Mobile Device Malware Infection - Warning Signs

Mobile Device Malware Infection

Enterprise mobility has one main enemy; malicious programs. A joint report compiled by INTERPOL (yes, really), and Kaspersky Lab identified the most popular cyber threats to mobiles and discovered that attacks are worryingly on the increase. In fact, the report revealed that the number of threats increased so much that during the period from August 2014 through to the end of March this year; users were 10 times more likely to become victims of malware.


On analysing the statistical data gathered during the 12 months study, Kaspersky Lab researchers found that mobile malware is created specifically to facilitate theft, mainly of money. Enterprises in the financial sector must therefore take whatever steps are necessary to protect their employees’ mobile devices from intrusion by malware; if inadequate or ineffective security measures are not put in place, businesses risk having sensitive bank account data stolen.

Organisations in other sectors like manufacturing, engineering, advertising and product development are targeted by surveillance applications. These ‘monitor’ class programs conduct surveillance of smartphone users. They track locations, read information stored on the device and read messages. Many of these malicious apps are disguised as legitimate means of tracking vulnerable people like the elderly or teenagers; although the developers are merely selling the data collected to advertisers or other rival companies.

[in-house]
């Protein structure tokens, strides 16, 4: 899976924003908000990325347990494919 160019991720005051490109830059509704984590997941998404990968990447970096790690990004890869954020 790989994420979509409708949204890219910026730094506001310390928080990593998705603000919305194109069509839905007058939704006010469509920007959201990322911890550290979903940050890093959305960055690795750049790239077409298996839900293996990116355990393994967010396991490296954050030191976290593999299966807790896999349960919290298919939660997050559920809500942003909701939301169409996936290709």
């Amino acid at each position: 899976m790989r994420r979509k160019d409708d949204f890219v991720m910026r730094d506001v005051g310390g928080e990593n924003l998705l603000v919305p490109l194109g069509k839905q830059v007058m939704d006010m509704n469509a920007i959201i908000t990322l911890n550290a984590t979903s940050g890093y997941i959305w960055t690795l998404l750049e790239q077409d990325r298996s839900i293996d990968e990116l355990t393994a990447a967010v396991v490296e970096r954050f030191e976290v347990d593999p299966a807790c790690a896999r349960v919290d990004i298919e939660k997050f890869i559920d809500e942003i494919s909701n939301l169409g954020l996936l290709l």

How Can You Tell If Your Device Has Been Infiltrated?

Very often intrusions are straightforward to detect, depending upon the complexity and sophistication of the malware concerned. The easiest way of avoiding infection is to avoid any odd-looking apps, strange text messages and websites that appear unprofessional and sketchy. Here are a few tips on how you can spot if your mobile device has been infected with a malicious program.

  • Odd cell phone bills: Some malware works by wrapping itself around free mobile apps; installers demand that users commit to EULAs that force SMS subscription services. Texts are then sent at a premium rate and the bill payer will notice large spikes or overly expensive messaging.
  • Data access patterns: Some malicious software sends information across mobile networks and this can cause data usage to increase dramatically. Transfers of in excess of 10MB are indications of malicious activity.
  • Battery life decrease: If you notice that the battery life of your device suddenly begins to decrease, poorly coded malware could be to blame. Apps like this drain smartphone resources and therefore, the battery.
  • Rooted smartphones: Malware can very easily get into a rooted or jail-broken mobile device. This is because users rely on third-party app stores and these are notorious for offering untrustworthy programs. The safest strategy is to assume that all rooted smartphones contain malicious software.
  • No security or antivirus software: If your mobile device has no app management, device management or enterprise mobility management software installed, it is at risk of infection. The solution is simple; as your IT department to make sure all corporate devices are suitably equipped with these security programs.

In conclusion

In these times of cyber-theft and corporate espionage, it’s crucial that you check on these warning signs as a matter of routine to keep your corporate network safe.

Image source: Shutterstock

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